No need for a commission. Ira Glassman at NPR has already explained this [pdf link]. We know this recipe:

1. Lots of money looking for a safe, high return investment.

2. Greedy people up and down the food chain willing to shave a lot or a little off their basic honesty to get a piece of the action.

3. Perverse incentives.

4. "Savvy" operators who believe their technology allows them to suspend the normal rules of risk and reward.

5. Near the end, people willing to out and out break the law in a desperate attempt to cover their losses.

This is the same recipe as the Enron fiasco. Heck, it's the same recipe as the Tulip Bubble. There's no mystery here.

As someone currently working with homeowners who are trying to either save their homes or get out of the house and save their credit, I have just one view of how some of these people were sold loans that they simply couldn't afford by unscrupulous mortgage brokers and lenders who made a commission off of how bad a loan they could sell someone. The Community Reinvestment Act had nothing to do with the sub-prime meltdown because CRA lending institutions are still REGULATED - and CRA loans are for the most part not going into default.

The advent of “stated documentation” or “no documentation” loans has had a disastrous impact on the lower middle class in this country – a scenario would go something like this.

Borrower: I can't afford that house, I can only pay $1,500/month including everything because we only make $50,000/yr and have kids.

Mortgage Broker (MB): Don't worry, I will get you a loan that only costs that much.

B: I'm not ready to buy a home, I want to buy a home but I don't have a down payment

MB: we will get 100% financing – no money down.

(after much wrangling and high pressure sales)

B: OK here are my tax returns and 1040, see what you can get me.

The Broker now goes out and finds a sub-prime lender (like Fremont who flipped almost 100% of their loans within 3 months of origination) finds out what the Borrower would qualify for, writes an application for the loan (usually falsifying their income in a stated documentation loan), gets an “optimistic” appraisal of the house which is usually more than the purchase price, and notifies the borrower that he/she found the borrower a mortgage.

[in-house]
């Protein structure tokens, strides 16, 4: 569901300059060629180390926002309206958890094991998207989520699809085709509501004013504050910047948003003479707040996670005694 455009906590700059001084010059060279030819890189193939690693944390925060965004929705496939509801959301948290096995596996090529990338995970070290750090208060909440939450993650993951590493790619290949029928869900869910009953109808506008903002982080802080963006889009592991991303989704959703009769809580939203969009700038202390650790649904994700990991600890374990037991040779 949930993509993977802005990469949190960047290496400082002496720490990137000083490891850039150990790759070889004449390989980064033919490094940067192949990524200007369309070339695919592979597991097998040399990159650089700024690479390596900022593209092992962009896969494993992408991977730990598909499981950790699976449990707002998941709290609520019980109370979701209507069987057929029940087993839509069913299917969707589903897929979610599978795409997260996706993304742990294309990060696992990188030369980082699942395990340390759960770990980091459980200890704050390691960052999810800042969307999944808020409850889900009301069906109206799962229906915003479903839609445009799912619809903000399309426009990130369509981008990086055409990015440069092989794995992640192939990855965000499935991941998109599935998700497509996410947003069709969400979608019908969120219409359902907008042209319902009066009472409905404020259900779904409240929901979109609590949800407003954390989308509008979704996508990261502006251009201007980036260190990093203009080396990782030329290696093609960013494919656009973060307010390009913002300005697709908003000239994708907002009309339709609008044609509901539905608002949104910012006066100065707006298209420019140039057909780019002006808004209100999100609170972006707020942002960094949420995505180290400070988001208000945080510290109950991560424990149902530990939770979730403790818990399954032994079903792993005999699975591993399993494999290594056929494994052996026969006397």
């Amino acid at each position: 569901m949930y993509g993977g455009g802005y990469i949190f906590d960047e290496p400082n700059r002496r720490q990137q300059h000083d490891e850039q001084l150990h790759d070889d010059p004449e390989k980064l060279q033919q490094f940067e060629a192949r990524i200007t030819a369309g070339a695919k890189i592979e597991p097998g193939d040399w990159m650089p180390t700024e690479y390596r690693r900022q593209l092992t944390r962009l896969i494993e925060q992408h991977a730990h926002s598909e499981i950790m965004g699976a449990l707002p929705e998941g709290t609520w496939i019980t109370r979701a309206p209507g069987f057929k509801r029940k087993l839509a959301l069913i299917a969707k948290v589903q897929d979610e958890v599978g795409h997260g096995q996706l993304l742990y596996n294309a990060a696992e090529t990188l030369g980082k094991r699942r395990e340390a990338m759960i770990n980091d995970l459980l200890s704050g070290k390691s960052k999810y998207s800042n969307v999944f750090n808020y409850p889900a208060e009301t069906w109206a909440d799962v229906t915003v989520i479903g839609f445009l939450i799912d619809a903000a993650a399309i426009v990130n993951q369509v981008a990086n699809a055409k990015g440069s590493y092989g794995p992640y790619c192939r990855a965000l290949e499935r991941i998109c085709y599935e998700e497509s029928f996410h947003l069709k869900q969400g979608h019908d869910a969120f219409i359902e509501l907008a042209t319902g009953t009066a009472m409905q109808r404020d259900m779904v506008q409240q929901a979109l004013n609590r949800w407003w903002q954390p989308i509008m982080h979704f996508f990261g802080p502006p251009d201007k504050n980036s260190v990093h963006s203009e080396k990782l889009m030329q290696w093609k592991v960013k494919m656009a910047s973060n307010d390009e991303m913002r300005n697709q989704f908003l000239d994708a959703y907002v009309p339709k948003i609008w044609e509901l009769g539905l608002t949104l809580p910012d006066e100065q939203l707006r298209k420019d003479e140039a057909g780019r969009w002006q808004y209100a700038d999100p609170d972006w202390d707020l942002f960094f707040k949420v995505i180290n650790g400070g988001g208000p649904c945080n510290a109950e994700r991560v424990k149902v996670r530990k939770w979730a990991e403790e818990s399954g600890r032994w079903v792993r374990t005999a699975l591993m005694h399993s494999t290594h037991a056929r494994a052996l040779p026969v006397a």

MB: The loan is a little more than $1,500, but you'll be able to afford it .

B: How much more?

MB: That is not up to me, ask the lawyer at the closing.

B: Will I need a lawyer?

MB: No, don't worry, there will be a lawyer at the closing, just go and sign then you have your new home.

At closing with an inch thick pile of documents to sign the borrower is rushed through the signing with the attorney representing the lender there.

B: This is too much, I can't pay this much

Atty: That is not my problem, this is the loan you agreed to, if you don't like it, you can cancel it in 3 days. But you might lose any deposit you've put down.

Lender's agent: you will lose your $X,XXX deposit that you put down if you do not sign. And don't worry, you can refinance before the rate goes up.

Borrower worried about losing their deposit and feeling pressured by the lender and attorney who are in a hurry signs the loan documents as the pages are flipped for him/her, not realizing that he purchased two loans, the first a 2/28 ARM for 80% of the value with a 7.5% teaser rate and a fully indexed rate of around 15% which will increase by 6% + LIBOR (never less than 7.5%) and the first jump is 3 points in 2 years, also there is a prepayment penalty on the first 3 years of the loan. The second loan is a 15 yr loan for 20% of the value at about 10.5-11% fixed interest mostly loan with a large balloon payment at the end.